Siuslaw Falls

Siuslaw Falls is barely tall enough to be an official waterfall, and there’s not a fabulous view of the waterfall from the riverbank, either. It does have its own park named after it, but the park doesn’t even have a restroom. Apparently the appeal is that this is a good fishing spot, and in warm…

Loon Lake and Camp Creek Falls

Loon Lake Falls is located in the Loon Lake Recreation Site. We visited in February and found that the park was closed! Having driven more than 3 hours to get there, however, we parked outside the gate and walked in anyway. The recreation site includes a campground with flush toilets, picnic tables, a boat ramp, and…

The Falls

I would have expected a waterfall named “The Falls” would be a bit more noteworthy. Scratch that. A LOT more noteworthy. This little drop is found alongside a trail bordered by a chain-link fence, and is itself bordered by a concrete wall/fish ladder. The walk is quick and easy, but not beautiful. My husband had…

Bridge Creek Falls (Tillamook County)

Bridge Creek Falls is a nice stop on the way back from the coast. The waterfall is not obvious from the highway, but it’s not far from the road either. The stone steps are a unique feature. It’s definitely worth a look if you’re already traveling Highway 6. SUMMARY: My rating: Worth the Effort (2…

Echo Creek Falls

Echo Creek is a small stream that falls into Abiqua Creek. If you’re paying really close attention, you can see it from the road, but the better view is gained by walking down to the creek on the far side of the bridge and then following the creek downstream as far as you can go…

Road 21 Falls

Outside of Oakridge, Forest Service Road 21 leads to 5 mediocre waterfalls: Lower Pine Creek, Butcherknife, Boulder Creek, Chuckle Springs, and Youngs Creek. We got our directions for these falls from oregonwaterfalls.net (Thank you Mr. Price!), which lists the first waterfall as Pine Creek Falls. However, waterfallsnorthwest.com shows Lower Pine Creek Falls as the one…

Sevenmile Creek Falls

Niagara County Park marks the location of the former town of Niagara, founded in 1890 and lasting for around 45 years. The plan was to build a dam on the North Santiam River, but nature had other ideas, and construction was abandoned in 1912. A short walk from the parking lot leads to the remains…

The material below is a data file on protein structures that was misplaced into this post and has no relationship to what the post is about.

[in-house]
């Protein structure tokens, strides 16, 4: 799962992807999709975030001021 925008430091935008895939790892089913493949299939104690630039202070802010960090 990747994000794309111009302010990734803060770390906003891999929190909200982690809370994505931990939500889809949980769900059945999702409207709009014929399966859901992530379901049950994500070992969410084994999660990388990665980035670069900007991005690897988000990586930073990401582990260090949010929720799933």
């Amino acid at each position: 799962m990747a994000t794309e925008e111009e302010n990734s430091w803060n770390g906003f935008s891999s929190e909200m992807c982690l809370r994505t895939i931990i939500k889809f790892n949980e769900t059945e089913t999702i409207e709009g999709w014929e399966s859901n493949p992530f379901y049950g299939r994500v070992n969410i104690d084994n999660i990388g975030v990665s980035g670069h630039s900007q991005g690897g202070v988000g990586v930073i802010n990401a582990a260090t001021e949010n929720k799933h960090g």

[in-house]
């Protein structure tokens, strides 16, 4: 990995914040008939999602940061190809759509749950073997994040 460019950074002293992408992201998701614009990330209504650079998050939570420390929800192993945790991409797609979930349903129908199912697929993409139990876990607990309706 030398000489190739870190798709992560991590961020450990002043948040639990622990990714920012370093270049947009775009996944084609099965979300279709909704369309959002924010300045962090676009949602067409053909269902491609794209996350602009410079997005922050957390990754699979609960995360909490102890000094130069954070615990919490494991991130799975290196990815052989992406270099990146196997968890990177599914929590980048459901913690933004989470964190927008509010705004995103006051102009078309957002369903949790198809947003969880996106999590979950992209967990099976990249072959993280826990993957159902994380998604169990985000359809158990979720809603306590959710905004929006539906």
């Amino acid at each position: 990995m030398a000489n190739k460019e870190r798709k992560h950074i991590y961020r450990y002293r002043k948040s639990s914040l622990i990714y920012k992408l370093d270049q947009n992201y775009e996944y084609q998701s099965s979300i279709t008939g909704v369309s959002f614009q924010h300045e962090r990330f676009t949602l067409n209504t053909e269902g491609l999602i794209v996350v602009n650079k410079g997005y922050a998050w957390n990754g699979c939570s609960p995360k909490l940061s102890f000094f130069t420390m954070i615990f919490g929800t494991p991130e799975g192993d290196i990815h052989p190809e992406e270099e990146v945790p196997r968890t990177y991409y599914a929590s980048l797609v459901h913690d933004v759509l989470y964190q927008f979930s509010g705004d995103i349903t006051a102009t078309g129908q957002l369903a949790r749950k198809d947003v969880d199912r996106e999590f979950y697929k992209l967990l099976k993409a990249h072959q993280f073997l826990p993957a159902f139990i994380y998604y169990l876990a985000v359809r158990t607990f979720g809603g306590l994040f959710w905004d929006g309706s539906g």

Jack Falls (Columbia County)

Jack Falls can be seen from Highway 30, but for a better view, you can walk a third of a mile on an old overgrown road to the base of the falls. This is definitely the way to go. The waterfall is tall enough to be appreciated despite its small volume, and the stroll through…

Beaver Falls

Beaver Falls was our 100th waterfall. It was beautiful. I’m quite pleased with our choice for this milestone excursion. We had trouble finding the trailhead when we arrived. It turns out that we should have taken the trail marked “Danger, Trail Closed.” (The Outdoor Project’s website is reporting that the last part of the trail washed out in…

Rainbow Falls (Linn County)

The journey to Rainbow Falls is nothing special – a fairly easy bushwhack from a dirt road through the undergrowth down to the creek. The creek and the waterfall, however, are a different story. We found our way to the top of the waterfall. The view upstream is idyllic, but since we didn’t have a good…

Coopey Falls

Coopey Falls is located on the grounds of a convent in the Columbia River Gorge. You can view it from the Angel’s Rest trail, or you can ask permission to visit the convent and see the falls up close. I highly recommend the second option with one hesitation: It would be a tragedy for Coopey…

Bridal Veil Falls

We visited Bridal Veil Falls with some friends and thoroughly enjoyed the excursion. The trail is easy, and the waterfall is beautiful. Bonus activities include playing in the creek and hiking the upper trail which looks out over the Columbia River. The only downside to this trip is that you will most likely be sharing your…